Dedicated to classics and hits.

Monday, January 23, 2017

A Confederacy of Dunces (1981) by John Kennedy Toole

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New Orleans is a major star of A Confederacy of Dunces, by John Kennedy toole.
Book Review
A Confederacy of Dunces  (1981)
 by John Kennedy Toole

   A Confederacy of Dunces has a publication history that perpetuates myths about the romantic artist-creater.  John Kennedy Toole, the author, committed suicide in 1969, and A Confederacy of Dunces wasn't published until 1980 (and then on a small, regional university press) and subsequently became a sensation, earning a rare posthumously awarded Pulitzer Prize.  A Confederacy of Dunces is still in print, is still read and is even the subject of protracted "only in Hollywood" type stories about a mythical film version that has never been actually made.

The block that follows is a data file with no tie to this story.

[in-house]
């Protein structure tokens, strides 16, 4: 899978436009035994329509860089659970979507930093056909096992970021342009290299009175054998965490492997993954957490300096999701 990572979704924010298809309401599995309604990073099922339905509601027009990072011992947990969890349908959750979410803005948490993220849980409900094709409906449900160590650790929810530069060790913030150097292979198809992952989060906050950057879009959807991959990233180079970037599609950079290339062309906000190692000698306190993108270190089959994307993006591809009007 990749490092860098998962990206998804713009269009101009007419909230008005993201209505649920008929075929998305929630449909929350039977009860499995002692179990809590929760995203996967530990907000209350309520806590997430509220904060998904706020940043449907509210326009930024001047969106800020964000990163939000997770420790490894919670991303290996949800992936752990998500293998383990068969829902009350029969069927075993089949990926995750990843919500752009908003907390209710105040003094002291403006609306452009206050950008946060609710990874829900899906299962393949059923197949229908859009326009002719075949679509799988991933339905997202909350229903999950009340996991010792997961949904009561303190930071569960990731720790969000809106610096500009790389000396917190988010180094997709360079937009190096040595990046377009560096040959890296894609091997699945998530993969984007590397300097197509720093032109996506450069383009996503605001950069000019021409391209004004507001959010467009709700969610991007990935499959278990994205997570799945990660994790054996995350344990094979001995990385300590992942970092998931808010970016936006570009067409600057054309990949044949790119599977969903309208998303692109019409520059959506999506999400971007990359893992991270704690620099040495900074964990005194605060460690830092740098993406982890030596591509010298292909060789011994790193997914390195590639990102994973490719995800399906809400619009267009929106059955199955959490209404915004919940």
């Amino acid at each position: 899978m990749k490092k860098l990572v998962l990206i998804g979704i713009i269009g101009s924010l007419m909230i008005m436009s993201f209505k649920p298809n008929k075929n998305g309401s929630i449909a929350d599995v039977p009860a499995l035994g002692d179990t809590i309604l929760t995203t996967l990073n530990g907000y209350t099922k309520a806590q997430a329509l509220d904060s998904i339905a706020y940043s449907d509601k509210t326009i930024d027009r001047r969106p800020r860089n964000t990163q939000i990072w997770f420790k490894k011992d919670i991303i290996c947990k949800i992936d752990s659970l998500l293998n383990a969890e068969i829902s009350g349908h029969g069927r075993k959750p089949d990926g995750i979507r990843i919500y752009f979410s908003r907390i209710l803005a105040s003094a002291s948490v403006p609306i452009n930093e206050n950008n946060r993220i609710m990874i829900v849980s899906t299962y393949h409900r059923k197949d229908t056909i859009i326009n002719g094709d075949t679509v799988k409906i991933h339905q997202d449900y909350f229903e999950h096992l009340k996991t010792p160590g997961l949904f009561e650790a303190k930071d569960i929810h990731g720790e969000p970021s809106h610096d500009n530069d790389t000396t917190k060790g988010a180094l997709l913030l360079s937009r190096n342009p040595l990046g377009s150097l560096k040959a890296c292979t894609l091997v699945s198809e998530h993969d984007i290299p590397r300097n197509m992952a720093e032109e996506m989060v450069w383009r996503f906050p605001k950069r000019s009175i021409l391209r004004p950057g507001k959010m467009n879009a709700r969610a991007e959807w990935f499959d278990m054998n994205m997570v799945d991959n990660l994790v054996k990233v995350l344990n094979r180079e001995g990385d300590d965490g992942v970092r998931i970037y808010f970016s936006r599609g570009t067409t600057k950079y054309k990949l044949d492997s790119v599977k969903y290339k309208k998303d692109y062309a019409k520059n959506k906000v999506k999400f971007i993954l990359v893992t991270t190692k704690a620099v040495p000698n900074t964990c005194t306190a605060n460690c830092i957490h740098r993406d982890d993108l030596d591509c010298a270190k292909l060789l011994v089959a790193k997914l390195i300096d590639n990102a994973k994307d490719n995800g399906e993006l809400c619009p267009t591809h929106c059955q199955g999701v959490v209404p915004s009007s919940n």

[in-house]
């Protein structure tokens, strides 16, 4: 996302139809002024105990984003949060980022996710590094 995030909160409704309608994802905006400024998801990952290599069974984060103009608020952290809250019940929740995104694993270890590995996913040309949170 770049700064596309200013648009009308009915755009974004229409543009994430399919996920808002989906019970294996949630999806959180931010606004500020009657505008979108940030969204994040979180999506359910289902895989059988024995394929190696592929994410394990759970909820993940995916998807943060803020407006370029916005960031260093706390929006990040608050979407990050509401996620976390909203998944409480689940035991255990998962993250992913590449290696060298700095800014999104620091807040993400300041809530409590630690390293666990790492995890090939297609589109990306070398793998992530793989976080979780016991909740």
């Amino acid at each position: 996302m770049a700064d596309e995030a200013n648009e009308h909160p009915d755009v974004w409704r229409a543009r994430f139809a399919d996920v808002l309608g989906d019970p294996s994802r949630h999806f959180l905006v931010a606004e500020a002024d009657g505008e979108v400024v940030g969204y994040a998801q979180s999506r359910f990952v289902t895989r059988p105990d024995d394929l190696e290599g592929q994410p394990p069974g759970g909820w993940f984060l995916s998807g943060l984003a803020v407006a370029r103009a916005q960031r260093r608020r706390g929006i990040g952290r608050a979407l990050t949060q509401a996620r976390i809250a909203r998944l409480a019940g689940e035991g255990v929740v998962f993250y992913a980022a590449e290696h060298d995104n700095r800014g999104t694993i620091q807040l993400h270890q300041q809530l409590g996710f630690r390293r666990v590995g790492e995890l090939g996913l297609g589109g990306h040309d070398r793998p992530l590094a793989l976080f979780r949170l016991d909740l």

Dunces is a rare thing: A late 20th century example of the picaresque novel, a genre last current in the mid 18th century, when it helped to define the parameters of what a novel would or would not be.  In the 19th and 20th century, the picaresque evolved into the English coming-of-age novel and the German bildungsroman, but the difference between the 18th century picaresque, and later novels influenced by the picaresque, was the lack of a moral purpose in the original picaresque.  Things happened, but people did not change or evolve.  This lack of moral center dovetails nicely with the 20th century existentialist novel, and Toole successfully evokes both, along with a level or erudition that resembles the James Joyce of Ulysses.  He also very successfully evokes the New Orleans of 1962, which scholars have pinpointed the year of the events of the novel based on films that the main character, rotund Ignatius Reilly, views in local movie theaters.